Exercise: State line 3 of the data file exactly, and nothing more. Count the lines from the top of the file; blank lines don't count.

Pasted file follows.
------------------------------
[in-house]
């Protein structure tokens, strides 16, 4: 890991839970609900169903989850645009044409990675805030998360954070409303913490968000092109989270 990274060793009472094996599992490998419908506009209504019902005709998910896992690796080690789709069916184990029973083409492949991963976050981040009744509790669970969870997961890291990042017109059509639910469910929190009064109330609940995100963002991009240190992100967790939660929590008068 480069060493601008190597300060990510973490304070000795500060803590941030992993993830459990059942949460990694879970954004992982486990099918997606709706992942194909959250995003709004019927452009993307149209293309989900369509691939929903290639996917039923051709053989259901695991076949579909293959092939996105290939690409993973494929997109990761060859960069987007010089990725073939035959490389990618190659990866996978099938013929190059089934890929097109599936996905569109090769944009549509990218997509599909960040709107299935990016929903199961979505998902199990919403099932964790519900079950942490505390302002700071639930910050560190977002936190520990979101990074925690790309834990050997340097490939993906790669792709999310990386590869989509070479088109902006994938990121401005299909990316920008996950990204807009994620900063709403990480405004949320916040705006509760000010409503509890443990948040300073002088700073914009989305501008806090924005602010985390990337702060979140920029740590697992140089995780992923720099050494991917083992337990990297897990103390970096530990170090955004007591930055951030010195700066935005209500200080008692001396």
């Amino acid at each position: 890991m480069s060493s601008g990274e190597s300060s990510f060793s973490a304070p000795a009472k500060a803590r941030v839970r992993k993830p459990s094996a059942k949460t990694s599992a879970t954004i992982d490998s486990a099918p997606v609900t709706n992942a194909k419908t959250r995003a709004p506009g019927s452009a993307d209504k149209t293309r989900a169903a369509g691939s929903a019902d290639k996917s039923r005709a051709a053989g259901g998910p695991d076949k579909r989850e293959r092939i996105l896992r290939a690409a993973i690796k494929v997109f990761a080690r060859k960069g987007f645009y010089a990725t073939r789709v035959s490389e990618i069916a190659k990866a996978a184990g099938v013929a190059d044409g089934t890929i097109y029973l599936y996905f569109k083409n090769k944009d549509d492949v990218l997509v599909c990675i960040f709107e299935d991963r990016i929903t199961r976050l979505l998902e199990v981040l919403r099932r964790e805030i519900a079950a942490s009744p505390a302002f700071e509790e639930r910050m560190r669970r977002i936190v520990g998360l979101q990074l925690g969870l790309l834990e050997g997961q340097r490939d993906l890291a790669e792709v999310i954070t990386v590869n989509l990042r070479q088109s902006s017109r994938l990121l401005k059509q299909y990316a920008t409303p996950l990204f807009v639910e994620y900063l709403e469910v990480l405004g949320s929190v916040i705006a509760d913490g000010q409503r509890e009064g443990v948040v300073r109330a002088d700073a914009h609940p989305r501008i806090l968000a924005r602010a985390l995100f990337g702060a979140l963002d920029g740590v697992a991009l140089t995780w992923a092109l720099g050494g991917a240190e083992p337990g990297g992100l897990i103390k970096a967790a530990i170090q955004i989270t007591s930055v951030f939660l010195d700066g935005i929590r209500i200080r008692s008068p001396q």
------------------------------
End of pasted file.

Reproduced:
């Amino acid at each position: 890991m480069s060493s601008g990274e190597s300060s990510f060793s973490a304070p000795a009472k500060a803590r941030v839970r992993k993830p459990s094996a059942k949460t990694s599992a879970t954004i992982d490998s486990a099918p997606v609900t709706n992942a194909k419908t959250r995003a709004p506009g019927s452009a993307d209504k149209t293309r989900a169903a369509g691939s929903a019902d290639k996917s039923r005709a051709a053989g259901g998910p695991d076949k579909r989850e293959r092939i996105l896992r290939a690409a993973i690796k494929v997109f990761a080690r060859k960069g987007f645009y010089a990725t073939r789709v035959s490389e990618i069916a190659k990866a996978a184990g099938v013929a190059d044409g089934t890929i097109y029973l599936y996905f569109k083409n090769k944009d549509d492949v990218l997509v599909c990675i960040f709107e299935d991963r990016i929903t199961r976050l979505l998902e199990v981040l919403r099932r964790e805030i519900a079950a942490s009744p505390a302002f700071e509790e639930r910050m560190r669970r977002i936190v520990g998360l979101q990074l925690g969870l790309l834990e050997g997961q340097r490939d993906l890291a790669e792709v999310i954070t990386v590869n989509l990042r070479q088109s902006s017109r994938l990121l401005k059509q299909y990316a920008t409303p996950l990204f807009v639910e994620y900063l709403e469910v990480l405004g949320s929190v916040i705006a509760d913490g000010q409503r509890e009064g443990v948040v300073r109330a002088d700073a914009h609940p989305r501008i806090l968000a924005r602010a985390l995100f990337g702060a979140l963002d920029g740590v697992a991009l140089t995780w992923a092109l720099g050494g991917a240190e083992p337990g990297g992100l897990i103390k970096a967790a530990i170090q955004i989270t007591s930055v951030f939660l010195d700066g935005i929590r209500i200080r008692s008068p001396q």